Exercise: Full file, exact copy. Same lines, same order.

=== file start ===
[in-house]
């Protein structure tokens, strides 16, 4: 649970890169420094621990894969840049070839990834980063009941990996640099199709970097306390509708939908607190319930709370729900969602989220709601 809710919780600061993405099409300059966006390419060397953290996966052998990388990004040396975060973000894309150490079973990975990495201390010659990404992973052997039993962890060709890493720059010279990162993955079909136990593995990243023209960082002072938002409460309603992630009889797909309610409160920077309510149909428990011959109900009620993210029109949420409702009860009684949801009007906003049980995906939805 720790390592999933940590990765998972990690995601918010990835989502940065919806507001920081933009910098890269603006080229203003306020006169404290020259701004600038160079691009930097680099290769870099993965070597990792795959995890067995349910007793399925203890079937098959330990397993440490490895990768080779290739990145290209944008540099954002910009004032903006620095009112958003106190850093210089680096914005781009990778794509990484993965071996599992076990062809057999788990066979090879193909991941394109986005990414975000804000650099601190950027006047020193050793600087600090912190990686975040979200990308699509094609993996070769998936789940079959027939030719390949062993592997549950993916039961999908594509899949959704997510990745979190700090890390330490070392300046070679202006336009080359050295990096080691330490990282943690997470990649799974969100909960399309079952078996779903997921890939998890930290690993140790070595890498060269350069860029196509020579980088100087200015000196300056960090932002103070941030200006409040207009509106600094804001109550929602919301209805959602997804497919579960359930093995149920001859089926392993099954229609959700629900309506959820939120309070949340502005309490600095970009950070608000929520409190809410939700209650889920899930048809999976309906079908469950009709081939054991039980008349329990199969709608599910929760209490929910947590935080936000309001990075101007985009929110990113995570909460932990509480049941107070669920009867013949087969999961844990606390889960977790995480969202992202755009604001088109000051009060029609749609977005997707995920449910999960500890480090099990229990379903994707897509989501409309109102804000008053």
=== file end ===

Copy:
[in-house]
């Protein structure tokens, strides 16, 4: 649970890169420094621990894969840049070839990834980063009941990996640099199709970097306390509708939908607190319930709370729900969602989220709601 809710919780600061993405099409300059966006390419060397953290996966052998990388990004040396975060973000894309150490079973990975990495201390010659990404992973052997039993962890060709890493720059010279990162993955079909136990593995990243023209960082002072938002409460309603992630009889797909309610409160920077309510149909428990011959109900009620993210029109949420409702009860009684949801009007906003049980995906939805 720790390592999933940590990765998972990690995601918010990835989502940065919806507001920081933009910098890269603006080229203003306020006169404290020259701004600038160079691009930097680099290769870099993965070597990792795959995890067995349910007793399925203890079937098959330990397993440490490895990768080779290739990145290209944008540099954002910009004032903006620095009112958003106190850093210089680096914005781009990778794509990484993965071996599992076990062809057999788990066979090879193909991941394109986005990414975000804000650099601190950027006047020193050793600087600090912190990686975040979200990308699509094609993996070769998936789940079959027939030719390949062993592997549950993916039961999908594509899949959704997510990745979190700090890390330490070392300046070679202006336009080359050295990096080691330490990282943690997470990649799974969100909960399309079952078996779903997921890939998890930290690993140790070595890498060269350069860029196509020579980088100087200015000196300056960090932002103070941030200006409040207009509106600094804001109550929602919301209805959602997804497919579960359930093995149920001859089926392993099954229609959700629900309506959820939120309070949340502005309490600095970009950070608000929520409190809410939700209650889920899930048809999976309906079908469950009709081939054991039980008349329990199969709608599910929760209490929910947590935080936000309001990075101007985009929110990113995570909460932990509480049941107070669920009867013949087969999961844990606390889960977790995480969202992202755009604001088109000051009060029609749609977005997707995920449910999960500890480090099990229990379903994707897509989501409309109102804000008053």